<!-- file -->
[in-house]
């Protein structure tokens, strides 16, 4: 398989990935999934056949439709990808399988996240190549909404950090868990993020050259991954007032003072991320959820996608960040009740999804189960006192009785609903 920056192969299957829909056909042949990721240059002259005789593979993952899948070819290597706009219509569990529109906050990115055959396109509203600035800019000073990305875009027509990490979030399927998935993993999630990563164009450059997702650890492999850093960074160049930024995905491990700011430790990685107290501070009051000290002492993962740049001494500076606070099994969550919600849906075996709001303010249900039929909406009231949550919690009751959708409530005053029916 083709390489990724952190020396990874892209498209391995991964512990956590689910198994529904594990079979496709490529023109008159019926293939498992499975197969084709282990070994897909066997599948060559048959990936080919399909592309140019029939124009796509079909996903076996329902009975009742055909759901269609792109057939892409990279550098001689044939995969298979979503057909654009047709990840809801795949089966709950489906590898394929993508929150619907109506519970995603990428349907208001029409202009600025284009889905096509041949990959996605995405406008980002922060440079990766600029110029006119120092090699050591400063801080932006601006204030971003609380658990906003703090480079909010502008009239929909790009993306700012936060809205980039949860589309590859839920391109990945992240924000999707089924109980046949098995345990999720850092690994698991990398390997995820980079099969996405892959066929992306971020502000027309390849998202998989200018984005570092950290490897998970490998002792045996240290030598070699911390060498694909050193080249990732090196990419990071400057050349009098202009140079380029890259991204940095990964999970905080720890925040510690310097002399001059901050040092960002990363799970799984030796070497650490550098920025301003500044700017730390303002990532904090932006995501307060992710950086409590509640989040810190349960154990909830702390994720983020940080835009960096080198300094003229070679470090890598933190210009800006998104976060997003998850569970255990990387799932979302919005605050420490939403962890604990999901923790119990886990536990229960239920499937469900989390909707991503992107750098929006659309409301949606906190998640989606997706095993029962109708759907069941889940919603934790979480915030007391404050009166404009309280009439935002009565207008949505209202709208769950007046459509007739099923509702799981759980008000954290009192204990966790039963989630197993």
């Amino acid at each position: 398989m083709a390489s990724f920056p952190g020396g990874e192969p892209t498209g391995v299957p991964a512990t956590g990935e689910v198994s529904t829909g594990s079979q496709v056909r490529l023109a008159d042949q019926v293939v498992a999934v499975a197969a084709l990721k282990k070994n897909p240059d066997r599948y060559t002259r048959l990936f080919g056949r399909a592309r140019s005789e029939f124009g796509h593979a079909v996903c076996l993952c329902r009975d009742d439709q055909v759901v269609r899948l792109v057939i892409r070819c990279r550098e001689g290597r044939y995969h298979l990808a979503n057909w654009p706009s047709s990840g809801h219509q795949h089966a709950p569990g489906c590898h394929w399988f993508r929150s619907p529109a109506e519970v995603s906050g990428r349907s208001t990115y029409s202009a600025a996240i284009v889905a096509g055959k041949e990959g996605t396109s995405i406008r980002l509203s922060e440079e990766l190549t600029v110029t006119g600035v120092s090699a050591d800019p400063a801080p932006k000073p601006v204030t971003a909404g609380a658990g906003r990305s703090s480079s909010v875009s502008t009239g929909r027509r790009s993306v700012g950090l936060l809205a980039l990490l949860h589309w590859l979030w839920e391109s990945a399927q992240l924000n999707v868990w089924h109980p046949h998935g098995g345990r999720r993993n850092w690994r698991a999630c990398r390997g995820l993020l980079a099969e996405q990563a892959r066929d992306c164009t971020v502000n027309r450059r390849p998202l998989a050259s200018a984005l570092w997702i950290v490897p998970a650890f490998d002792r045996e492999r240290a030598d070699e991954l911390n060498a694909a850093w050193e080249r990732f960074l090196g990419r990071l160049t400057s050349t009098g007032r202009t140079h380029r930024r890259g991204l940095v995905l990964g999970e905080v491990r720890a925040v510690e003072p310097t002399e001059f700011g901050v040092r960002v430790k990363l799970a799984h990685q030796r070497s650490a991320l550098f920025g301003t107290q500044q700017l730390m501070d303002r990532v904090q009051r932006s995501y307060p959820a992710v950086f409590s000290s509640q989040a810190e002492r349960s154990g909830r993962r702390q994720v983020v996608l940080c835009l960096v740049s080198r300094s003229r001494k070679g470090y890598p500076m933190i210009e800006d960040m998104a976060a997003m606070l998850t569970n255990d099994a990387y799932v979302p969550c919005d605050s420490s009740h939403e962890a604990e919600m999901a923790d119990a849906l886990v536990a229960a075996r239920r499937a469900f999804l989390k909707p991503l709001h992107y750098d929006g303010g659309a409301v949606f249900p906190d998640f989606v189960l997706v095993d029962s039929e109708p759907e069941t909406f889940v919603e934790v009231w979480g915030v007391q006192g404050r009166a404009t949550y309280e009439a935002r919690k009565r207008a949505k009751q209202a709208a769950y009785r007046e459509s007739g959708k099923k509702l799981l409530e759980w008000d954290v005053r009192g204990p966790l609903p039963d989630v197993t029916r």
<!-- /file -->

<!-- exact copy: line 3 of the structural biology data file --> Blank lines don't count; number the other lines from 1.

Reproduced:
């Amino acid at each position: 398989m083709a390489s990724f920056p952190g020396g990874e192969p892209t498209g391995v299957p991964a512990t956590g990935e689910v198994s529904t829909g594990s079979q496709v056909r490529l023109a008159d042949q019926v293939v498992a999934v499975a197969a084709l990721k282990k070994n897909p240059d066997r599948y060559t002259r048959l990936f080919g056949r399909a592309r140019s005789e029939f124009g796509h593979a079909v996903c076996l993952c329902r009975d009742d439709q055909v759901v269609r899948l792109v057939i892409r070819c990279r550098e001689g290597r044939y995969h298979l990808a979503n057909w654009p706009s047709s990840g809801h219509q795949h089966a709950p569990g489906c590898h394929w399988f993508r929150s619907p529109a109506e519970v995603s906050g990428r349907s208001t990115y029409s202009a600025a996240i284009v889905a096509g055959k041949e990959g996605t396109s995405i406008r980002l509203s922060e440079e990766l190549t600029v110029t006119g600035v120092s090699a050591d800019p400063a801080p932006k000073p601006v204030t971003a909404g609380a658990g906003r990305s703090s480079s909010v875009s502008t009239g929909r027509r790009s993306v700012g950090l936060l809205a980039l990490l949860h589309w590859l979030w839920e391109s990945a399927q992240l924000n999707v868990w089924h109980p046949h998935g098995g345990r999720r993993n850092w690994r698991a999630c990398r390997g995820l993020l980079a099969e996405q990563a892959r066929d992306c164009t971020v502000n027309r450059r390849p998202l998989a050259s200018a984005l570092w997702i950290v490897p998970a650890f490998d002792r045996e492999r240290a030598d070699e991954l911390n060498a694909a850093w050193e080249r990732f960074l090196g990419r990071l160049t400057s050349t009098g007032r202009t140079h380029r930024r890259g991204l940095v995905l990964g999970e905080v491990r720890a925040v510690e003072p310097t002399e001059f700011g901050v040092r960002v430790k990363l799970a799984h990685q030796r070497s650490a991320l550098f920025g301003t107290q500044q700017l730390m501070d303002r990532v904090q009051r932006s995501y307060p959820a992710v950086f409590s000290s509640q989040a810190e002492r349960s154990g909830r993962r702390q994720v983020v996608l940080c835009l960096v740049s080198r300094s003229r001494k070679g470090y890598p500076m933190i210009e800006d960040m998104a976060a997003m606070l998850t569970n255990d099994a990387y799932v979302p969550c919005d605050s420490s009740h939403e962890a604990e919600m999901a923790d119990a849906l886990v536990a229960a075996r239920r499937a469900f999804l989390k909707p991503l709001h992107y750098d929006g303010g659309a409301v949606f249900p906190d998640f989606v189960l997706v095993d029962s039929e109708p759907e069941t909406f889940v919603e934790v009231w979480g915030v007391q006192g404050r009166a404009t949550y309280e009439a935002r919690k009565r207008a949505k009751q209202a709208a769950y009785r007046e459509s007739g959708k099923k509702l799981l409530e759980w008000d954290v005053r009192g204990p966790l609903p039963d989630v197993t029916r």